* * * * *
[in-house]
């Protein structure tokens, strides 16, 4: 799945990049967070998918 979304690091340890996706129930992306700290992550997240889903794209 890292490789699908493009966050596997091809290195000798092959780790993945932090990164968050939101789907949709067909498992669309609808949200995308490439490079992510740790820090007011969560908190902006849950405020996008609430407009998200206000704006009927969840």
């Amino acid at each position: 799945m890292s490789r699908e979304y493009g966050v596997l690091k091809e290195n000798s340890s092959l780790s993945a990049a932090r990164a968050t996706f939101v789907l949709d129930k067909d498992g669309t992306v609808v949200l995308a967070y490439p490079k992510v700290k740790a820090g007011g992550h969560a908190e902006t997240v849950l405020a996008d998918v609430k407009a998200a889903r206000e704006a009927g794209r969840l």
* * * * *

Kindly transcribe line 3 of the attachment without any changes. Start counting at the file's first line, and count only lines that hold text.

């Amino acid at each position: 799945m890292s490789r699908e979304y493009g966050v596997l690091k091809e290195n000798s340890s092959l780790s993945a990049a932090r990164a968050t996706f939101v789907l949709d129930k067909d498992g669309t992306v609808v949200l995308a967070y490439p490079k992510v700290k740790a820090g007011g992550h969560a908190e902006t997240v849950l405020a996008d998918v609430k407009a998200a889903r206000e704006a009927g794209r969840l």